From the point of view of foreign development cooperation of the Czech Republic, Tunisia is a non-priority country, yet the Czech Republic has recently financed development and transformation projects, as well as activities to support private sector partnerships. During the years 2019 to 2022, four development projects in the amount of CZK 1.68 million were supported, one of which is now in the implementation phase. The projects aim at the sustainable development of marginalized regions and employment support for local women, as well as technological innovations in agriculture. From the 2020 project, a device was procured for the treatment of waste water to be used for irrigation. As part of the response to the COVID-19 pandemic, financed by the assistance program for Africa, two tied cash donations with a total value of CZK 18.3 million were identified in Tunisia. The projects ensured the equipment of the ICU and infectious disease unit of Ras Jebel Hospital (Bizerte Governorate) and the purchase and installation of technology for the treatment of industrial waste water from slaughterhouses in the municipality of Raoued/Tunis. In 2019, the Czech Republic also provided support for B2B projects for the development of Smart Cities in North Africa or a plan to introduce environmental technologies to the Tunisian market.

Prospective fields of study (MOP)

Energy industry

The use of renewable energy sources in Tunisia is gradually increasing, the government has an ambitious goal of reaching a share of up to 30% compared to fossil fuels by 2030. The sector is attracting interesting investments from foreign donors and investors, and with them also local demand for affordable technologies. Concentrated solar power (CSP) and concentrated photovoltaic (CPV) technologies are in particular demand. However, the percentage of electricity produced on the basis of natural gas still accounts for 96% of all production. The need to change and modernize the technological background for gas processing thus remains relevant.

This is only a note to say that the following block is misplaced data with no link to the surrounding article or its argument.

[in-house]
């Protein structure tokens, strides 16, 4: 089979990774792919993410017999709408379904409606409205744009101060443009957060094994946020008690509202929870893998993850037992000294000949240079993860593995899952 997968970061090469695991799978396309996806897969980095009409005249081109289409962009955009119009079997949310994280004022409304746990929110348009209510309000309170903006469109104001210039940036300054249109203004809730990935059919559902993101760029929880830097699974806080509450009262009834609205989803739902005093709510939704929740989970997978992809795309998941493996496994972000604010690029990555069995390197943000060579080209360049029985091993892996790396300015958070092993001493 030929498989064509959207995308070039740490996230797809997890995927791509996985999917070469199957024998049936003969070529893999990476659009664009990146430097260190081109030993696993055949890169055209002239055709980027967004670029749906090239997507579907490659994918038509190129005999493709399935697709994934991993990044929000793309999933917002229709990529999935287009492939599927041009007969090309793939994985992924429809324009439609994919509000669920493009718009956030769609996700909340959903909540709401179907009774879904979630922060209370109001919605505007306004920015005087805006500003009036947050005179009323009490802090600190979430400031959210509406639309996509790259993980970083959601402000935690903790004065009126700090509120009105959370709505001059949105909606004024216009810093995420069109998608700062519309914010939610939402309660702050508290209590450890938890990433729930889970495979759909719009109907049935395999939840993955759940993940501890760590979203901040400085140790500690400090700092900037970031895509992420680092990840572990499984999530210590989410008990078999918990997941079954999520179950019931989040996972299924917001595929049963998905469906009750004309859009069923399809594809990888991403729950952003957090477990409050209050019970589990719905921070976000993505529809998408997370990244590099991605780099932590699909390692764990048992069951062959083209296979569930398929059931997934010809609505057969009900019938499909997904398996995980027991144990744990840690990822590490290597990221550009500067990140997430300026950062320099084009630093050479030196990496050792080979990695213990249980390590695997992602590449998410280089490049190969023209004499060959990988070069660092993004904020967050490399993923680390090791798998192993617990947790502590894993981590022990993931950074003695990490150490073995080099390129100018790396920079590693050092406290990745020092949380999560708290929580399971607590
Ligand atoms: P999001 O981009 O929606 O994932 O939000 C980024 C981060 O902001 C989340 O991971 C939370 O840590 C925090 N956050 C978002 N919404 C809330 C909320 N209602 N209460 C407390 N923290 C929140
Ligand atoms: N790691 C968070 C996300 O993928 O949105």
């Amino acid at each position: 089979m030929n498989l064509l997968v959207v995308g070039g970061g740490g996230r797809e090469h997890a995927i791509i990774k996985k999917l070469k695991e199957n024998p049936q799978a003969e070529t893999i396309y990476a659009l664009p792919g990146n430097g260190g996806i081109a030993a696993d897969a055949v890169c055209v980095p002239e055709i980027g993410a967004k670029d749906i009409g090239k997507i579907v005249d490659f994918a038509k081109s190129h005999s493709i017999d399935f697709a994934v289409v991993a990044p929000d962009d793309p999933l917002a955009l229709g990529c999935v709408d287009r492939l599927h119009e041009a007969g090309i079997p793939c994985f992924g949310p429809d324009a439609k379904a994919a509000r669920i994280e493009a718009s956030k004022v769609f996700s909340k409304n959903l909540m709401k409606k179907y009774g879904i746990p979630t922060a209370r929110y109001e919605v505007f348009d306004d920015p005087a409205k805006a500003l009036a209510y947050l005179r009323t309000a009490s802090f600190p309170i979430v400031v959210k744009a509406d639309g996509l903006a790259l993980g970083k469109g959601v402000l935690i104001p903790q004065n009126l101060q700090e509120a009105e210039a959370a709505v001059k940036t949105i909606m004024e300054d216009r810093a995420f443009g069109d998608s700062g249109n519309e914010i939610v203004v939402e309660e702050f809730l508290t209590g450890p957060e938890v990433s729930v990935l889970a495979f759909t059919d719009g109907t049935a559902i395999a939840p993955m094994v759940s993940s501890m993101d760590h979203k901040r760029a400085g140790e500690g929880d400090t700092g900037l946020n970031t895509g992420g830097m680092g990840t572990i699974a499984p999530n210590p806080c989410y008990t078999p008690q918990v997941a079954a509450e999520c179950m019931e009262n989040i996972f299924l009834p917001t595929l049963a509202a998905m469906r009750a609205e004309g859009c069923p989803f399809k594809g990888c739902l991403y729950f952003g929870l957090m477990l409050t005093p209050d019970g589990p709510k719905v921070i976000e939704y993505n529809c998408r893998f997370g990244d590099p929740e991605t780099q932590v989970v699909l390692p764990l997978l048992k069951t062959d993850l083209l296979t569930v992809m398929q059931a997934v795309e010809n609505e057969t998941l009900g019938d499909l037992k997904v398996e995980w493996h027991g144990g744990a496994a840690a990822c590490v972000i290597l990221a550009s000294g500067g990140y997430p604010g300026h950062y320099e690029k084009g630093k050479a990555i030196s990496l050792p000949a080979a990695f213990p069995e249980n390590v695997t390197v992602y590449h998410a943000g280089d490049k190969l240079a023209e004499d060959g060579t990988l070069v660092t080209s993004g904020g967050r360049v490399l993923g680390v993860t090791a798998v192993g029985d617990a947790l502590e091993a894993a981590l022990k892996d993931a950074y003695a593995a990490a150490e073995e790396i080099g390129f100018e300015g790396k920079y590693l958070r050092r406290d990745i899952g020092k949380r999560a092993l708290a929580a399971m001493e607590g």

Defense industry

Despite the difficult economic situation in Tunisia, the security sector enjoys prioritization across the political spectrum, and state investment is thus stable. The reason is the ongoing fight against terrorism on Tunisian territory, the unstable situation in the region, but also the involvement of the Tunisian army in foreign stabilization missions.

Engineering industry

The main drivers of the Tunisian economy are the textile, electrotechnical, agricultural and food industries, construction and phosphate processing also play an important role. At the same time, increasingly higher demands are placed on production capacities due to growing demand, e.g. for the Libyan market, and the introduction of standards for exporting products abroad. The technological upgrade of production lines for various industrial uses thus represents potential.

Water management and waste industry

Opportunities for Czech companies are in the areas of technologies for industrial wastewater treatment, water purification for its reuse in agriculture, but also in the field of municipal waste management. The capacities of the Tunisian waste industry are far from covering local needs, which is especially evident during floods caused by seasonal rains. On the other hand, awareness of the lack of water resources in the country is gradually increasing.

Healthcare and pharmaceutical industry

Tunisia is a popular destination for medical tourism. Tunisian private clinics and hospitals attract over half a million patients to Tunisia every year from almost all countries of the African continent, but also from Europe. The change of equipment and the expansion of the offered care represent an opportunity for the entire range of Czech products and technologies. The Tunisian pharmaceutical industry is also a promising sector for the export of laboratory equipment and medicinal substances for the production of generic drugs, both domestic consumption and export of which are on the rise.

Tunisia Trade